Inequality in Asia and policy gaps in Africa impede rise out of poverty, UN says

18 February 2005

Increasing social inequality in parts of Asia and the lack of beneficial policies and institutions in West and Central Africa are creating unique challenges to poverty eradication, senior officials from the United Nations agricultural fund said today in Rome.

Increasing social inequality in parts of Asia and the lack of beneficial policies and institutions in West and Central Africa are creating unique challenges to poverty eradication, senior officials from the United Nations agricultural fund said today in Rome.

At a regional roundtable during the meeting of the Governing Council of the International Fund for Agricultural Development (IFAD), Ganesh Thapa said some countries in East and Southeast Asia – notably China, Indonesia and Viet Nam – have already reached the first MDG of halving poverty by 2015, but more growth was needed in South Asia.

On the other hand, as growth based on rural and agricultural development shifted to growth in urban areas, income inequality was rising, resulting in “a far weaker impact on poverty reduction,” he told participants at the event entitled “Achieving the Millennium Development Goal of Halving Poverty by 2015: Sharing Experiences between Asia and the Pacific and Western and Central Africa.”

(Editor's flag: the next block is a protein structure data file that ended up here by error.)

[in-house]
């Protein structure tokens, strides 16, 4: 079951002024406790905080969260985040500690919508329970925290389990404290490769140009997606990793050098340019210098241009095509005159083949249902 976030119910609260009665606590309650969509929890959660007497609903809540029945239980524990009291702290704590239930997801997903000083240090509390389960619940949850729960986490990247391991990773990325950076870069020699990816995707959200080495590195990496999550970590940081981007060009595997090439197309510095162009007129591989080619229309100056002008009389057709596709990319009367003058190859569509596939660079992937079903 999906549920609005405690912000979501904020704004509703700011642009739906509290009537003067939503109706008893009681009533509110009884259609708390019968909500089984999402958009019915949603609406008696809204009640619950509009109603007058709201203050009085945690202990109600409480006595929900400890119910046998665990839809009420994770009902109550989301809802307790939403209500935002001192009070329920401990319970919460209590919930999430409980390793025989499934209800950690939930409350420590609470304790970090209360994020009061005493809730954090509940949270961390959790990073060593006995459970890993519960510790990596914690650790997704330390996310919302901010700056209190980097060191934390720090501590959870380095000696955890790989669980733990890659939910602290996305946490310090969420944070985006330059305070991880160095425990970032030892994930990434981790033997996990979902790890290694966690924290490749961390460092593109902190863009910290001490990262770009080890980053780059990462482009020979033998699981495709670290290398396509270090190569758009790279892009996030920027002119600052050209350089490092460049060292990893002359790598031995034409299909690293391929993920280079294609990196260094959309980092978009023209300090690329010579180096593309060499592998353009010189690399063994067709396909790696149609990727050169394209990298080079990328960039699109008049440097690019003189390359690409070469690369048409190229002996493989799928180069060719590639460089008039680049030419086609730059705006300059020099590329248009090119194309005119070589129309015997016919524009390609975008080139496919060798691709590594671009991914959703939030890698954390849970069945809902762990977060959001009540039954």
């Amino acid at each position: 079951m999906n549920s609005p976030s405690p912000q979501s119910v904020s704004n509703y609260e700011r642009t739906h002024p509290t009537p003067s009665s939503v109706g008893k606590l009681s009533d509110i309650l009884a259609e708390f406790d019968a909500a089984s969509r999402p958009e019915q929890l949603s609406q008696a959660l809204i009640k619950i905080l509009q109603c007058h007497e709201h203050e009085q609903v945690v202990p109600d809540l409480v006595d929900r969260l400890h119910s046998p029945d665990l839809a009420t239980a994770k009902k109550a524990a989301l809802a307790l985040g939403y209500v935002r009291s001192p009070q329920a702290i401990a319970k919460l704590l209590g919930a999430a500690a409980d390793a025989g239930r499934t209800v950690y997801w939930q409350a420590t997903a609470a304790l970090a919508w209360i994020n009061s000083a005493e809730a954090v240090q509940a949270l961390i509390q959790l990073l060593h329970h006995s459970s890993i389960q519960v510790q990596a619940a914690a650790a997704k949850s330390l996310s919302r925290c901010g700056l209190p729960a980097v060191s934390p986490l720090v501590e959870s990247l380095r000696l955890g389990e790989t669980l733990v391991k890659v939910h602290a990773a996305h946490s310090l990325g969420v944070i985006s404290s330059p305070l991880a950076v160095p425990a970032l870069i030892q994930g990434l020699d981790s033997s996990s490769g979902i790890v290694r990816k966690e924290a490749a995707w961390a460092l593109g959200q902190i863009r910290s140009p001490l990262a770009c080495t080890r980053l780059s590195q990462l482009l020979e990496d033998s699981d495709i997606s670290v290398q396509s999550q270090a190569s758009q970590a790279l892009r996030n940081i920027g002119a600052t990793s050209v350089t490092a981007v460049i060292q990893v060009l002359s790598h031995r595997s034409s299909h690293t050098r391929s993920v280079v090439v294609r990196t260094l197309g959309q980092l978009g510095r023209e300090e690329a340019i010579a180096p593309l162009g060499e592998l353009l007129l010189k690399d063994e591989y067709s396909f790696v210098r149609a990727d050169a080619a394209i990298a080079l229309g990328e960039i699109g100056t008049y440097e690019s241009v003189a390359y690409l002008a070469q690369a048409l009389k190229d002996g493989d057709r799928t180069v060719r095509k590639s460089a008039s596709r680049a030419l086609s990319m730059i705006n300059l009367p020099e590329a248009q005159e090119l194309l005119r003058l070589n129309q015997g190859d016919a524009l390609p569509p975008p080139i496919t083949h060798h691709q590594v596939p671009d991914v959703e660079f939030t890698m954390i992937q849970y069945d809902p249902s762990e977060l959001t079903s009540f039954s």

In West and Central Africa, IFAD’s Mohamed Béavogui said, “policies and institutions are needed that truly address growth and poverty reduction. And unless massive investment is made in infrastructure, including better roads, electricity and water, African nations will not have the tools they need to reach the MDGs.”

As an illustration, he said transportation costs accounted for some 60 per cent of the total price of cassava in Central African countries.

In addition, without peace it would be hard for African countries to mobilize the kind of effort that could translate into strong, substantial growth, Mr. Béavogui said.

One way of mobilizing society was to develop poverty reduction strategies based on wide popular participation, experts said at a roundtable yesterday on “National Strategies for Rural Poverty Reduction.”

“Country ownership is one of the most important aspects of poverty reduction strategies,” said Roberto Longo from IFAD’s Eastern and Southern Africa Division.

Such ownership tended to be stronger in strategies outside the framework of Poverty Reduction Strategy Papers (PRSPs), he said.

PRSPs are directed towards getting the backing of the international financial institutions and are used mainly in Eastern and Central Europe and sub-Saharan Africa.

Many countries in Latin America, North Africa and the Middle East are developing national poverty eradication strategies outside the PRSP framework, Mr. Longo said.

 

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